Jack Dee

There is a story in Jack Dee’s autobiography, Thanks for Nothing, which has been haunting me since I read it. Because he was a ‘very low achieving pupil’ at Pilgrims’ prep school in Winchester, he was picked on by one of his teachers. This teacher would make the young Dee stand on a chair and then say things like: ‘Dee by name, D by nature.’ The rest of the class would laugh and point.

Dee took his revenge, coldly and systematically. ‘I would go around the classrooms during break and if one of the boys from my little blacklist was there, unattended by a member of staff, I’d simply walk up to him and before he could say: “What do you want?” would punch him in the face.’ The more people he attacked, the angrier and more isolated he became.

‘It was like a fire that had started inside me. I really hated fighting people and hurting them, but felt unable to stop.’ I know, not what you expect, is it? The Jack Dee with whom we are familiar from stand-up comedy and television may scowl, but you assume his misanthropy is an act.

In person, he is friendly enough, if a little halting in his delivery. Today he is wearing a baseball jacket rather than the suit and tie of his stage persona.

He is 47 and stands at 5ft 10in, ‘allowing for a two-inch margin of error’. His features are set into an expression of surly anger at the world. He says ‘mm’ a lot, but whether in agreement or disagreement it is hard to determine. This, given how funny he is on stage, is unnerving. You wish he would crack a smile, then you realise with a start that he is smiling – and this is even more unnerving.

‘It was quite dysfunctional,’ he says now of his school days. ‘But it was my response as a child to an unhappy situation. I don’t think I realised until long after I had left that school quite why I did it.’

This cold anger had nothing to do with his background, by the way. His father was an executive in a paper firm and life was, he says, comfortable.

‘And happy. Nothing unhappy about my background at all. I think possibly, knowing myself better now, the anger was to do with creative frustration. I had no outlet for my creativity.’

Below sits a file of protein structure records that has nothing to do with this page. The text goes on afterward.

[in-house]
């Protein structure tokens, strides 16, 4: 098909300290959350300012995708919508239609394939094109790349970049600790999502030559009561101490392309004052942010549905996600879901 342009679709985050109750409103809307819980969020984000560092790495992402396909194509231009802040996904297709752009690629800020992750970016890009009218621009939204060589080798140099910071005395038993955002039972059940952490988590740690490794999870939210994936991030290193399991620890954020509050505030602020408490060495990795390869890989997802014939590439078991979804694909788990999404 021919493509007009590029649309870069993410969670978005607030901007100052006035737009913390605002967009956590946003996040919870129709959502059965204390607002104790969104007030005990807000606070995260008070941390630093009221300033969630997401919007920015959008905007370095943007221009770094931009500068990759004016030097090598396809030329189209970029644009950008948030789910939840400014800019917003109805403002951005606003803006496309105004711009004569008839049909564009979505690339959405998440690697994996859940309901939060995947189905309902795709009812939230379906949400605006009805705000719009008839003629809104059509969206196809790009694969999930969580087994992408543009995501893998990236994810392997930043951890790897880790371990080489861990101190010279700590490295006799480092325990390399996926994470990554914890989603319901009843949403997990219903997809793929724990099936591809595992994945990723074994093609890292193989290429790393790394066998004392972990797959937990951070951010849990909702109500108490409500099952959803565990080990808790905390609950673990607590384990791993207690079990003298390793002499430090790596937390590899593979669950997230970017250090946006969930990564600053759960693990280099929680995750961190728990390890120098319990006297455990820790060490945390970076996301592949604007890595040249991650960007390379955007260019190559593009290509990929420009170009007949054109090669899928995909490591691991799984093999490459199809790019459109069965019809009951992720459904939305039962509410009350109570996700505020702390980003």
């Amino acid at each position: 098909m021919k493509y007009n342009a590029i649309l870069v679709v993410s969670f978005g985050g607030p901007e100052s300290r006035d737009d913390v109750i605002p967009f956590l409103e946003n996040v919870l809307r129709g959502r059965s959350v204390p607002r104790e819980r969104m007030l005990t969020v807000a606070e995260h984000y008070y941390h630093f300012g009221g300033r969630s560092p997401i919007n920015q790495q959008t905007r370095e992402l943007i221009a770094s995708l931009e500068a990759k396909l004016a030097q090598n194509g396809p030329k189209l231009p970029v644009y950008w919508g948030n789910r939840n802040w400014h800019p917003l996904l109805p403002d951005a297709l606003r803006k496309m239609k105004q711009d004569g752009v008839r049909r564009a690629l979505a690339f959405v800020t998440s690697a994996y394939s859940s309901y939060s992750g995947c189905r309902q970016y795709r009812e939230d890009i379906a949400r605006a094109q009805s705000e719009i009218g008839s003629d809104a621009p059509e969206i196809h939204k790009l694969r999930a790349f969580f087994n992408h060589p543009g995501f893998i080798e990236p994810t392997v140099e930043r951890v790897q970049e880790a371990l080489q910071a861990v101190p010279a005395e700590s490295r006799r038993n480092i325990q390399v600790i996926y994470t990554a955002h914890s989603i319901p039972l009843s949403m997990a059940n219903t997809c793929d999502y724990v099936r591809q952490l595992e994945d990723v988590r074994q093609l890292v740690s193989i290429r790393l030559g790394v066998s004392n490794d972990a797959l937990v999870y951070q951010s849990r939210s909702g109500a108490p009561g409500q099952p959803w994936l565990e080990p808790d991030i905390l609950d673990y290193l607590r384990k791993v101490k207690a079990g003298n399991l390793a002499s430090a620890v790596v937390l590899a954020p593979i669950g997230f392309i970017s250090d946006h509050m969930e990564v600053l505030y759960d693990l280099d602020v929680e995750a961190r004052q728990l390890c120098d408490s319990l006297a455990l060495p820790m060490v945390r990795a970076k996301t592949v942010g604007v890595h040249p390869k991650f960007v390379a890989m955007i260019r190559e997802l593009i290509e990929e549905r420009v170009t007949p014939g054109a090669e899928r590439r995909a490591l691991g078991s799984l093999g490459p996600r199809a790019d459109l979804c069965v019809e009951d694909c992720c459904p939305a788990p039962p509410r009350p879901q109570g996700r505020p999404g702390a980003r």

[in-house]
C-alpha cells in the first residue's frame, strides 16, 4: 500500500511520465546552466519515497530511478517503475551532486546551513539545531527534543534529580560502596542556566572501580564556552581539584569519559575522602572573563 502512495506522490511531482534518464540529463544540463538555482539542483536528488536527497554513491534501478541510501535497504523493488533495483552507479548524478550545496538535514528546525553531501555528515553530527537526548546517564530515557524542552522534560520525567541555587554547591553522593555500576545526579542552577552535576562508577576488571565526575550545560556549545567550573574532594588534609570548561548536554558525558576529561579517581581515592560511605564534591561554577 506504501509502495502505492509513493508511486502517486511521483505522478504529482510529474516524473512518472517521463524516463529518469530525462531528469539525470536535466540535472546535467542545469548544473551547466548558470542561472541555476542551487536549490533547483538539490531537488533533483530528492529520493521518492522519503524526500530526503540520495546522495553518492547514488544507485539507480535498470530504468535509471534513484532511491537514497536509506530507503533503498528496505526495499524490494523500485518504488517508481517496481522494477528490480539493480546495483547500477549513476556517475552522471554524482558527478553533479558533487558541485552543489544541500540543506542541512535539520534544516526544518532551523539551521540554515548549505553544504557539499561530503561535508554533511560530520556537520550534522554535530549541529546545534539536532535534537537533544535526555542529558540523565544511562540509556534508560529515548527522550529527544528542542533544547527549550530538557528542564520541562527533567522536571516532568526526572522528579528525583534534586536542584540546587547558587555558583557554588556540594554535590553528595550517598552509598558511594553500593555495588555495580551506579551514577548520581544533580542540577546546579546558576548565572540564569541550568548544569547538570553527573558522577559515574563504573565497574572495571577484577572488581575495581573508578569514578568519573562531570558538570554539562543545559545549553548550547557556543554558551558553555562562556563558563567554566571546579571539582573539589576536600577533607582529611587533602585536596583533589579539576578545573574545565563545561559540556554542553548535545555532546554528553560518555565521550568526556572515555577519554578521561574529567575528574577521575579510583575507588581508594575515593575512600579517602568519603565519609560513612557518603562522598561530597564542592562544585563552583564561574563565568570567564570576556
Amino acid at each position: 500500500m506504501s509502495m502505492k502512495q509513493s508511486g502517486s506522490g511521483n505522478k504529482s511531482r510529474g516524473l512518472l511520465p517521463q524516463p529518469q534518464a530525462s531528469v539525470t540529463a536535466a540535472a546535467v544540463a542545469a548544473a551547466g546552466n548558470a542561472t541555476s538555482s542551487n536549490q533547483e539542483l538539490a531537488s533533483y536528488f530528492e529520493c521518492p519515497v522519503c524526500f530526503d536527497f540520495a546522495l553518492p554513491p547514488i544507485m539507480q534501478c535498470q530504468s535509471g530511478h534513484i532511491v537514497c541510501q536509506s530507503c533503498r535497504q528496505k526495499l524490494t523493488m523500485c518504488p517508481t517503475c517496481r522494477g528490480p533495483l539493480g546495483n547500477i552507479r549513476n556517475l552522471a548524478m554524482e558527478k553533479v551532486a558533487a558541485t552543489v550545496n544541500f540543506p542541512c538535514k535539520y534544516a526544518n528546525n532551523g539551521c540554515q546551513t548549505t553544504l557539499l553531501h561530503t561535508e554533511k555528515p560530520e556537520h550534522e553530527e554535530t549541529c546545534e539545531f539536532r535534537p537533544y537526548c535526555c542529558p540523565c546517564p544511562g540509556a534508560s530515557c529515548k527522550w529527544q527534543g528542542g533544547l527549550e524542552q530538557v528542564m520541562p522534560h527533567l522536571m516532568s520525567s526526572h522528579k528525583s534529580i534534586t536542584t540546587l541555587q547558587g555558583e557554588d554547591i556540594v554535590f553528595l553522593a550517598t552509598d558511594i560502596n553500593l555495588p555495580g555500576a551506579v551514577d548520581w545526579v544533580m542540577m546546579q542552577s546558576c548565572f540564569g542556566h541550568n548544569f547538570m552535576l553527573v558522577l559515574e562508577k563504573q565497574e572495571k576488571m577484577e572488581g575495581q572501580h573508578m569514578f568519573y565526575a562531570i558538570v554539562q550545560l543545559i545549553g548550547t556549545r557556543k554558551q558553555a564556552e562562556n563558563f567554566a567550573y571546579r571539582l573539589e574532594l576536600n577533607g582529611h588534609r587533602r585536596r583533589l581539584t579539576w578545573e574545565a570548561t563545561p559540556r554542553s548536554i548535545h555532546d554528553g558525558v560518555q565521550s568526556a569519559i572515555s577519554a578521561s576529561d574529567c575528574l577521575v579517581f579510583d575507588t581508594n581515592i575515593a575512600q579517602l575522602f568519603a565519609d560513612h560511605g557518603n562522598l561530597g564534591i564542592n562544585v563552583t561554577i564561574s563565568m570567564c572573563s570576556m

The teenage Jack Dee failed common entrance and ended up at a comprehensive where he didn’t fit in because he was considered ‘posh’ for having gone to a prep school. He then flunked his A-levels. While his peers went on to university he went from one unpromising job to another, including working in an artificial leg factory.

He didn’t discover comedy until 1986, the year he met Jane, his future wife and the mother of his four children. On an impulse, he walked into the Comedy Store and took advantage of the ‘open mic’ slot at the end of the evening to have a go at stand-up.

He wasn’t exactly sure why he did it that night other than a feeling he had that his sense of humour was nagging at him ‘like an impossible toddler’. But he didn’t have a single thing to say. Not one joke. ‘It’s the kind of thing you wake up from, sweating, heart thumping, hugely relieved to realise that it was just a nightmare.’

The act before him was booed off. The crowd was baying for blood. He stood there at the mic and someone shouted: ‘Come on, tell us a joke.’ Quite belligerently he said: ‘No’. And the audience laughed. Then a question popped in his head. ‘Anyone here from Finland?’ The audience sat there with expectant grins. He waited until the silence felt awkward then said: ‘Well that’s my act buggered then.’ This got an even bigger laugh.

Still, to go up there with no material prepared. What manner of masochism was this? ‘Yeah, it was a strange situation to have got myself into. I was compelled to it. It was an appointment I couldn’t get out of and it was getting closer and closer.

‘I think I was drawn to that which frightened me most. I was chasing it down. I was so keen to become a comedian that actually doing the comedy itself almost came second.’

Another disturbing layer to Jack Dee the man, as opposed to Jack Dee the comedian, is the realisation that behind the miserable act he plays up to on stage and screen lies genuine and clinical depression.

He sees a therapist. He takes medication. At one point he thought his depression was caused by his drinking, which he says was out of control, but in 1990, after six years of AA, he realised that drink was not the problem. Depression was the problem. And the only way he could keep it at bay was to throw himself into work.

Work would set him free. When I ask him about this, on an overcast afternoon in the office in Soho where he does his writing, he says: ‘Work is a self-preservation matter for me. Without it I slide into depression. If you have the impulse to be creative, you ignore it at your peril. If I get depressed now it is because I am not doing enough creatively.’